I recently studied the story of the tower of Babel in Genesis 11:1-9. It is a memorable story due to its marking the start of multiple languages on the face of the earth (which is a bit anachronistic in light of the genealogies and details in Gen. 10 – this probably means that the passage is thematically placed in light of the beginnings of the call of Abram out of Ur). In studying the passage, I noticed that to modern readers of western culture, the passages’ theological message is difficult to hear. Some have even suggested that the passage takes a negative view of God in that he thwarted humanity’s pious efforts to work together on a breath-taking, never done before, building project. God thwarted humanity’s high aspirations and tremendous work ethic. Again, this is an interpretation easy to arrive at from a western perspective that values “making a name for oneself.”

In fact, the passage is highly critical of the human behavior articulated in the passage. To begin, God’s command was for humanity to fill the earth. According to the creation account (and the re-establishment of the covenant with Noah), God’s desire for humanity was more of a nomadic existence over and above a sedentary existence. It is interesting, then, to think that God’s plan for our lives is to be mobile when so often stability is what seems to be intuitive. It certainly matches the mobility of the Holy Trinity in carrying out God’s plan for human redemption. God sends the Son, the Son sends the Holy Spirit…we’ve heard this theme of mobility before. Even Jesus in his ministry was far from sedentary. He was all over the map! Why should his plan for us be any different?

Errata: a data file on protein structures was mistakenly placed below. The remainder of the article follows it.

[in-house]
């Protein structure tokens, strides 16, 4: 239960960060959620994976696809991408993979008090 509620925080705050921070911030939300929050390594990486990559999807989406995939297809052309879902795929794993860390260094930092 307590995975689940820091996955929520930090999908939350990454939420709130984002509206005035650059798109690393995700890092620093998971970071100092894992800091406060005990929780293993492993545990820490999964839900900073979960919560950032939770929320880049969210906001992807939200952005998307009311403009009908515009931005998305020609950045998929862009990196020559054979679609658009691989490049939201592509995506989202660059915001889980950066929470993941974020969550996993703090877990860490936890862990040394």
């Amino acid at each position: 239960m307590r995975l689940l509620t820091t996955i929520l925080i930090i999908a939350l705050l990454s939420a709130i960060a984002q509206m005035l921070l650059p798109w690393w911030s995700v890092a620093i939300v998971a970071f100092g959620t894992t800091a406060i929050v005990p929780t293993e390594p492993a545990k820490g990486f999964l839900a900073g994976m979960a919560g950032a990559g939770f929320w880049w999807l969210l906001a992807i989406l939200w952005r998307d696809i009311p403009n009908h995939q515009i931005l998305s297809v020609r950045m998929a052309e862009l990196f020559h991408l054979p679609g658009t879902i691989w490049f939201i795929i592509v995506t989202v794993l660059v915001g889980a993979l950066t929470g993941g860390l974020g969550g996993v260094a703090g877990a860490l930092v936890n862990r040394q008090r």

Secondly, the people’s will to “make a name for themselves” demonstrates their will to live autonomously – in isolation from God. This is simply a repeat of the Garden of Eden. Adam and Even would decide for themselves what was good to eat – regardless of what God had to say. In the Tower of Babel account, the people are declaring the right over their own lives to shape their own destiny. While such a theme is common to modern western ears (I cannot tell you how many films I’ve watched with this very theme), in the context of Genesis, this is contrary to God’s will for his people. According to Genesis, humanity is to serve and represent the Creator. God’s intention was to walk with humanity in such intimacy that he would reveal His plan for our lives and we would find unending satisfaction in selflessly serving our Father (as modeled in the life of Jesus) One doesn’t decide for him or herself their own destiny, God decides for them. Our destiny is a gift from God. For one to attempt to live a life marked by independence from God in order to shape one’s own destiny will only end in balel – confusion.


Matt Ayars

President of Wesley Biblical Seminary

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